The automaker expects to have Organic Light in production vehicles within three years. However, it won't replace more than a handful of lights at first. Existing OLEDs aren't bright enough to take over from brake lights, headlights and indicators; for now, they'll be complements to LEDs and lasers. Even with that limitation, though, the power- and space-saving advantages could be important for the next wave of electric vehicles.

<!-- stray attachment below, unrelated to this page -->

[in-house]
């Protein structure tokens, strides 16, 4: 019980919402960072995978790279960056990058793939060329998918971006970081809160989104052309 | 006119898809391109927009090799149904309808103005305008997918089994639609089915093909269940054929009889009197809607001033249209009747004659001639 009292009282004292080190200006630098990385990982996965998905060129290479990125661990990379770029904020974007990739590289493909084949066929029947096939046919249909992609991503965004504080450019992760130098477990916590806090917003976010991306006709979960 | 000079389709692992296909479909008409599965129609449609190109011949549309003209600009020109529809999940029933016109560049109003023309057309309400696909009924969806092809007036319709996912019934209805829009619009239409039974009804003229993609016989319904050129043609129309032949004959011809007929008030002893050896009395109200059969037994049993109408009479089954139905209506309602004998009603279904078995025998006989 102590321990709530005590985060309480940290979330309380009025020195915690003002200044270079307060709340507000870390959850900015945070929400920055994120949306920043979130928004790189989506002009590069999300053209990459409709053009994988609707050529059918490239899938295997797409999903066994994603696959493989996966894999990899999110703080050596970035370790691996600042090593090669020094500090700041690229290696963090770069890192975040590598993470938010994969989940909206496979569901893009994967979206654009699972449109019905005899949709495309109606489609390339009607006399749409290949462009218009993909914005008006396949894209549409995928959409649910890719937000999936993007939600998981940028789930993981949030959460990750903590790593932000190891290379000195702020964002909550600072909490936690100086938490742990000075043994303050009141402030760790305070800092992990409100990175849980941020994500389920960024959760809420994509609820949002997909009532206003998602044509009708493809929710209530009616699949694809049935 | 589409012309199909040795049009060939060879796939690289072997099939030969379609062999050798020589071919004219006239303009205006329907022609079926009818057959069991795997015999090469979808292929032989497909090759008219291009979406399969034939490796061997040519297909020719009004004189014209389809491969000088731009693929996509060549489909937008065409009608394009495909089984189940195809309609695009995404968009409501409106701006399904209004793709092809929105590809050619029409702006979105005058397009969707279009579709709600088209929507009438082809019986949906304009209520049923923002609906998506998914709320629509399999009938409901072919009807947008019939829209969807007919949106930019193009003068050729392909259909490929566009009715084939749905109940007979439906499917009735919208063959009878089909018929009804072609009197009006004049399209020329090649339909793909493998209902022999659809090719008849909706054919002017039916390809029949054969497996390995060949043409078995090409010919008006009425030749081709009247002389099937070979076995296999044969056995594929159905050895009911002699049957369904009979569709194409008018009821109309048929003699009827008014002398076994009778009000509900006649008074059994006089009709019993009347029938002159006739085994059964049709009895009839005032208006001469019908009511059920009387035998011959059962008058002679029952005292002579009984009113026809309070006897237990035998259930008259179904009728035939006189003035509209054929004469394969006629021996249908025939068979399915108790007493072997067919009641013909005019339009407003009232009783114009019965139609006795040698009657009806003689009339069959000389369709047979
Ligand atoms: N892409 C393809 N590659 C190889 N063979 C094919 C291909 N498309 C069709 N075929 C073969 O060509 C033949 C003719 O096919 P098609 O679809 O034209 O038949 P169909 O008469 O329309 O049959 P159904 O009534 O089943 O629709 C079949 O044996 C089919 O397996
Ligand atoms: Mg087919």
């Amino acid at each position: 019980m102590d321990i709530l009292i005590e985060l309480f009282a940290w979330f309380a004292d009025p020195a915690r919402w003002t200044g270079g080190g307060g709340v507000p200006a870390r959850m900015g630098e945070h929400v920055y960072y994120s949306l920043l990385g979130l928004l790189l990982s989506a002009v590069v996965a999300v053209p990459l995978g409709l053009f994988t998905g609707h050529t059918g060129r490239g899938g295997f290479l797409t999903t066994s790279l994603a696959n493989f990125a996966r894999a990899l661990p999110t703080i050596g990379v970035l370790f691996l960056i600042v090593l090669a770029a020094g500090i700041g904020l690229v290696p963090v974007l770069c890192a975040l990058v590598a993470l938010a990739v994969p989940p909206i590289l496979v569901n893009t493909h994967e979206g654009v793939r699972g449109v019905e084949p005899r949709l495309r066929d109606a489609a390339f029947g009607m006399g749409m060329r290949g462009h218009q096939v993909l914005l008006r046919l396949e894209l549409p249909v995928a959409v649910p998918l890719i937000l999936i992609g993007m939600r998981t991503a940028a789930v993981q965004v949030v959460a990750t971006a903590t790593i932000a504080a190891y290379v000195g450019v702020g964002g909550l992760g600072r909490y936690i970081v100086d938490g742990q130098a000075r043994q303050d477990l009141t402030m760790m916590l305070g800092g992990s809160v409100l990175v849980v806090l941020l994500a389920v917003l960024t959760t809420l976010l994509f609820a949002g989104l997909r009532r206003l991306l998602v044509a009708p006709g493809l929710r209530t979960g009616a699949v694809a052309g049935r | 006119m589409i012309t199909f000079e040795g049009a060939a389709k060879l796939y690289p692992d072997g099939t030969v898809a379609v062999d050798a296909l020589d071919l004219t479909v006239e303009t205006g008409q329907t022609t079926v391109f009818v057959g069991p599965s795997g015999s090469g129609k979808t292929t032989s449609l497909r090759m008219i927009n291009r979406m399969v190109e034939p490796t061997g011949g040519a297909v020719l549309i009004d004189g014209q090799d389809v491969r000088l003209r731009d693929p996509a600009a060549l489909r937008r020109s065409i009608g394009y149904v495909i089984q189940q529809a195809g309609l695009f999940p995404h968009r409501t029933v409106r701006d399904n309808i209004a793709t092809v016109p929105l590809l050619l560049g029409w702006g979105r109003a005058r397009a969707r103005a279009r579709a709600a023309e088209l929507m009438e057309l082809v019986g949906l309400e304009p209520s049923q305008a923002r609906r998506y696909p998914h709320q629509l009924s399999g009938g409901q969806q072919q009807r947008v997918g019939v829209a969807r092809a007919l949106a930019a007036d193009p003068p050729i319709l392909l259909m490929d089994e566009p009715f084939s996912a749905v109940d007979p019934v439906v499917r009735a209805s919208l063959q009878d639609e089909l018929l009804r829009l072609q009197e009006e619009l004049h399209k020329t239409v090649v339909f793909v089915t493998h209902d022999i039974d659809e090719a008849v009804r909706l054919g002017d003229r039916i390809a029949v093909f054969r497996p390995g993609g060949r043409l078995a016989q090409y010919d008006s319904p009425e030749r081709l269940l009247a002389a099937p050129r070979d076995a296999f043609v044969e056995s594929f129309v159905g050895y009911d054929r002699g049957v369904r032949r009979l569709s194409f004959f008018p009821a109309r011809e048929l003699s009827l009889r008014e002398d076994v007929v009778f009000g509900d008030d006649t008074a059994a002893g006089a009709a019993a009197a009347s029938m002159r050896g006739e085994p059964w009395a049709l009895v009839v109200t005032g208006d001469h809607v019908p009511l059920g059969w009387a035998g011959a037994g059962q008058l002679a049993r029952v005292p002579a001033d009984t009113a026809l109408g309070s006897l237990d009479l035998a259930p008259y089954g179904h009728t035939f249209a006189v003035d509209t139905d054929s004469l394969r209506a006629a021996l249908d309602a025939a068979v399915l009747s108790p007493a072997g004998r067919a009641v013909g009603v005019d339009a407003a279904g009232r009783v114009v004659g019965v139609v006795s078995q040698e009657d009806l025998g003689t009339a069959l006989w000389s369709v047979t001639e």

The tail lights on most existing cars leave a lot to be desired: they're big, power-hungry and need reflectors to be visible from all angles. BMW is clearly frustrated with those clunky designs, as it just shared a load of details about its upcoming, OLED-based Organic Light technology. The extra-thin, uniformly lit strips promise tail lights (and some interior lights) that are both easy to see without reflectors and use just a fraction of the power of existing systems. They should also lead to more exotic-looking cars -- BMW can already cut the OLEDs into any 2D shape it likes, and it's planning both flexible and 3D lights in the future.
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